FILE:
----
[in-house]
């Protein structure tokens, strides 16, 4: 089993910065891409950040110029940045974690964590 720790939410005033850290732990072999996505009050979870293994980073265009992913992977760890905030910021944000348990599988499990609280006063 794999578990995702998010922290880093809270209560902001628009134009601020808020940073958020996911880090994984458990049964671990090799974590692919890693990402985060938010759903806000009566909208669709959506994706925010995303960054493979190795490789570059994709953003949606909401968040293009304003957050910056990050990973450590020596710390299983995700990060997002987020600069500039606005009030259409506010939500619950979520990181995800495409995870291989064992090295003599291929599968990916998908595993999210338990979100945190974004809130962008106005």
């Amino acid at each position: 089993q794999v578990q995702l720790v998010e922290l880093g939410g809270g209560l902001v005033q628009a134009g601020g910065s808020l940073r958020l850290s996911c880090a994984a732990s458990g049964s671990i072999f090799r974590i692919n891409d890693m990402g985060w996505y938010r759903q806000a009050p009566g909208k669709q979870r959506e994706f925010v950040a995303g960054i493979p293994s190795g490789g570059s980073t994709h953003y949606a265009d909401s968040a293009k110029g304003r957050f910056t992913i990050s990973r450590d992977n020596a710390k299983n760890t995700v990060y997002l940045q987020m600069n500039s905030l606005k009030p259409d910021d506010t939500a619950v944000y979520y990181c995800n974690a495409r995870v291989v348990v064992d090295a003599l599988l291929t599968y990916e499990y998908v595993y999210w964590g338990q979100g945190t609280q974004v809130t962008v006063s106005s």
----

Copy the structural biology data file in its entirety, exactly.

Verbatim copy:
[in-house]
């Protein structure tokens, strides 16, 4: 089993910065891409950040110029940045974690964590 720790939410005033850290732990072999996505009050979870293994980073265009992913992977760890905030910021944000348990599988499990609280006063 794999578990995702998010922290880093809270209560902001628009134009601020808020940073958020996911880090994984458990049964671990090799974590692919890693990402985060938010759903806000009566909208669709959506994706925010995303960054493979190795490789570059994709953003949606909401968040293009304003957050910056990050990973450590020596710390299983995700990060997002987020600069500039606005009030259409506010939500619950979520990181995800495409995870291989064992090295003599291929599968990916998908595993999210338990979100945190974004809130962008106005």
């Amino acid at each position: 089993q794999v578990q995702l720790v998010e922290l880093g939410g809270g209560l902001v005033q628009a134009g601020g910065s808020l940073r958020l850290s996911c880090a994984a732990s458990g049964s671990i072999f090799r974590i692919n891409d890693m990402g985060w996505y938010r759903q806000a009050p009566g909208k669709q979870r959506e994706f925010v950040a995303g960054i493979p293994s190795g490789g570059s980073t994709h953003y949606a265009d909401s968040a293009k110029g304003r957050f910056t992913i990050s990973r450590d992977n020596a710390k299983n760890t995700v990060y997002l940045q987020m600069n500039s905030l606005k009030p259409d910021d506010t939500a619950v944000y979520y990181c995800n974690a495409r995870v291989v348990v064992d090295a003599l599988l291929t599968y990916e499990y998908v595993y999210w964590g338990q979100g945190t609280q974004v809130t962008v006063s106005s």